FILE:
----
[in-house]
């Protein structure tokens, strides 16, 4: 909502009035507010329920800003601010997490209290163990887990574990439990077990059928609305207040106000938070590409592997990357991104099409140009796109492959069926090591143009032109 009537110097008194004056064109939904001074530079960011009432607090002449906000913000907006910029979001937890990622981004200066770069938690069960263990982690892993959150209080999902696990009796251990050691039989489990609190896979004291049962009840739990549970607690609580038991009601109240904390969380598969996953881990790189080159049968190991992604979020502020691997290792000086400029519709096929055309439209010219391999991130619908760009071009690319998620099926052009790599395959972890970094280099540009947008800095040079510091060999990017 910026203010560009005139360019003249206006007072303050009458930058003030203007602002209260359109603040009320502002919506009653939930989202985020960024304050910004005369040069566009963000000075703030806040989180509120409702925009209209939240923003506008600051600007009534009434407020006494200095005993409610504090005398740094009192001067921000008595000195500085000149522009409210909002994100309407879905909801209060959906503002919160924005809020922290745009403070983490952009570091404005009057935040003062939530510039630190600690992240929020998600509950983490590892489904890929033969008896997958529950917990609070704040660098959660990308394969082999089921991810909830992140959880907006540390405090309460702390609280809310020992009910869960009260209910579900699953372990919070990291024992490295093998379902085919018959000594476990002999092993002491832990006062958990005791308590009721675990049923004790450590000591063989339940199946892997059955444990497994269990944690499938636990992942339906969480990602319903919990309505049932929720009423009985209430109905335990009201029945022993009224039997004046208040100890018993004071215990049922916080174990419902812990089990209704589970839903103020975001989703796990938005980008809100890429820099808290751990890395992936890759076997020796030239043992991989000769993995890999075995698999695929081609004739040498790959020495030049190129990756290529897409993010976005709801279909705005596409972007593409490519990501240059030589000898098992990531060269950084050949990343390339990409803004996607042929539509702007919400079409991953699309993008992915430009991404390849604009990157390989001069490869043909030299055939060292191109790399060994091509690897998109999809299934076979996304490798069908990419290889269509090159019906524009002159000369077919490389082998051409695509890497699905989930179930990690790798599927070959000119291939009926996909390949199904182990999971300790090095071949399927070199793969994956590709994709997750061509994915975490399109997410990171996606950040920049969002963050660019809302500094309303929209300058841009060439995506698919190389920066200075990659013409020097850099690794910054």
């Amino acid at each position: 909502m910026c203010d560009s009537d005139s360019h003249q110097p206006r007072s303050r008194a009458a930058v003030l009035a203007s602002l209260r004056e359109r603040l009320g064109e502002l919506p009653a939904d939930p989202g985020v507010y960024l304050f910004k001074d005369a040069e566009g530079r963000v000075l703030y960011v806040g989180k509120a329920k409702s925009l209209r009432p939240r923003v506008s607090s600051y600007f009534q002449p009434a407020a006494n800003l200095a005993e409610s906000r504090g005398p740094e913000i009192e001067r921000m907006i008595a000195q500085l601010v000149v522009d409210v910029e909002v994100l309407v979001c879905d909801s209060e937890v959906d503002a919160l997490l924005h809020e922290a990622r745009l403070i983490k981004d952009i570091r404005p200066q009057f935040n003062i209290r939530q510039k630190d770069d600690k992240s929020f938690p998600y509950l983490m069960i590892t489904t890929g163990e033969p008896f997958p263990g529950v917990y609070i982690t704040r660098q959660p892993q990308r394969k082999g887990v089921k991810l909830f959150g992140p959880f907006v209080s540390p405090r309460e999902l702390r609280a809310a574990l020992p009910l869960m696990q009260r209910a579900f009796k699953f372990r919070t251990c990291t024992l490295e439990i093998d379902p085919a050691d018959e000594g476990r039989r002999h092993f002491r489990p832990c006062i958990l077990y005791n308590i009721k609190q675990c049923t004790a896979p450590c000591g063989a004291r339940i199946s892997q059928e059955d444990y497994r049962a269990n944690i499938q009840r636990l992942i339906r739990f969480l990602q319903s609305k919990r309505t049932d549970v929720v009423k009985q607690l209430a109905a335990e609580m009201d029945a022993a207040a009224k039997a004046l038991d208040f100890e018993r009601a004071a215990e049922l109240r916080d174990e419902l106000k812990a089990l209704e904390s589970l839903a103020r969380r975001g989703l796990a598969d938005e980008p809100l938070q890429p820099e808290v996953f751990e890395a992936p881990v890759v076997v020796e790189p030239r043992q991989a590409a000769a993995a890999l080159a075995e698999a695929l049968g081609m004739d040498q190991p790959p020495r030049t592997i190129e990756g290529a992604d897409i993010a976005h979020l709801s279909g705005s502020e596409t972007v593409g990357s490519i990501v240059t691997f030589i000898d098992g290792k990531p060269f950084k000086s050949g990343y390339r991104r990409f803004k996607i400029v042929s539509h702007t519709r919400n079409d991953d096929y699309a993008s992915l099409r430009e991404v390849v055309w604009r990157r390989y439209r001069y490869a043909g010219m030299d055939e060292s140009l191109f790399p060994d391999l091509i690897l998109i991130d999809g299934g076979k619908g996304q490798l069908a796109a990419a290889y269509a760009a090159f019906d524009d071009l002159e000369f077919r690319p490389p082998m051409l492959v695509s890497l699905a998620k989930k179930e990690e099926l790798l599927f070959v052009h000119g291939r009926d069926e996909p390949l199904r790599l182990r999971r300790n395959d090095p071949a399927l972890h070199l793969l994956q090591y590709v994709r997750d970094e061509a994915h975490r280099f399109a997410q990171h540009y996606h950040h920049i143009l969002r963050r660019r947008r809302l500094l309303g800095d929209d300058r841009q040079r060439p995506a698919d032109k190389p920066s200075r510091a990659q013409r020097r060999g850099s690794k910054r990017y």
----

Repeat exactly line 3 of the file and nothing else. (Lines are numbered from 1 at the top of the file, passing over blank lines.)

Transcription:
């Amino acid at each position: 909502m910026c203010d560009s009537d005139s360019h003249q110097p206006r007072s303050r008194a009458a930058v003030l009035a203007s602002l209260r004056e359109r603040l009320g064109e502002l919506p009653a939904d939930p989202g985020v507010y960024l304050f910004k001074d005369a040069e566009g530079r963000v000075l703030y960011v806040g989180k509120a329920k409702s925009l209209r009432p939240r923003v506008s607090s600051y600007f009534q002449p009434a407020a006494n800003l200095a005993e409610s906000r504090g005398p740094e913000i009192e001067r921000m907006i008595a000195q500085l601010v000149v522009d409210v910029e909002v994100l309407v979001c879905d909801s209060e937890v959906d503002a919160l997490l924005h809020e922290a990622r745009l403070i983490k981004d952009i570091r404005p200066q009057f935040n003062i209290r939530q510039k630190d770069d600690k992240s929020f938690p998600y509950l983490m069960i590892t489904t890929g163990e033969p008896f997958p263990g529950v917990y609070i982690t704040r660098q959660p892993q990308r394969k082999g887990v089921k991810l909830f959150g992140p959880f907006v209080s540390p405090r309460e999902l702390r609280a809310a574990l020992p009910l869960m696990q009260r209910a579900f009796k699953f372990r919070t251990c990291t024992l490295e439990i093998d379902p085919a050691d018959e000594g476990r039989r002999h092993f002491r489990p832990c006062i958990l077990y005791n308590i009721k609190q675990c049923t004790a896979p450590c000591g063989a004291r339940i199946s892997q059928e059955d444990y497994r049962a269990n944690i499938q009840r636990l992942i339906r739990f969480l990602q319903s609305k919990r309505t049932d549970v929720v009423k009985q607690l209430a109905a335990e609580m009201d029945a022993a207040a009224k039997a004046l038991d208040f100890e018993r009601a004071a215990e049922l109240r916080d174990e419902l106000k812990a089990l209704e904390s589970l839903a103020r969380r975001g989703l796990a598969d938005e980008p809100l938070q890429p820099e808290v996953f751990e890395a992936p881990v890759v076997v020796e790189p030239r043992q991989a590409a000769a993995a890999l080159a075995e698999a695929l049968g081609m004739d040498q190991p790959p020495r030049t592997i190129e990756g290529a992604d897409i993010a976005h979020l709801s279909g705005s502020e596409t972007v593409g990357s490519i990501v240059t691997f030589i000898d098992g290792k990531p060269f950084k000086s050949g990343y390339r991104r990409f803004k996607i400029v042929s539509h702007t519709r919400n079409d991953d096929y699309a993008s992915l099409r430009e991404v390849v055309w604009r990157r390989y439209r001069y490869a043909g010219m030299d055939e060292s140009l191109f790399p060994d391999l091509i690897l998109i991130d999809g299934g076979k619908g996304q490798l069908a796109a990419a290889y269509a760009a090159f019906d524009d071009l002159e000369f077919r690319p490389p082998m051409l492959v695509s890497l699905a998620k989930k179930e990690e099926l790798l599927f070959v052009h000119g291939r009926d069926e996909p390949l199904r790599l182990r999971r300790n395959d090095p071949a399927l972890h070199l793969l994956q090591y590709v994709r997750d970094e061509a994915h975490r280099f399109a997410q990171h540009y996606h950040h920049i143009l969002r963050r660019r947008r809302l500094l309303g800095d929209d300058r841009q040079r060439p995506a698919d032109k190389p920066s200075r510091a990659q013409r020097r060999g850099s690794k910054r990017y």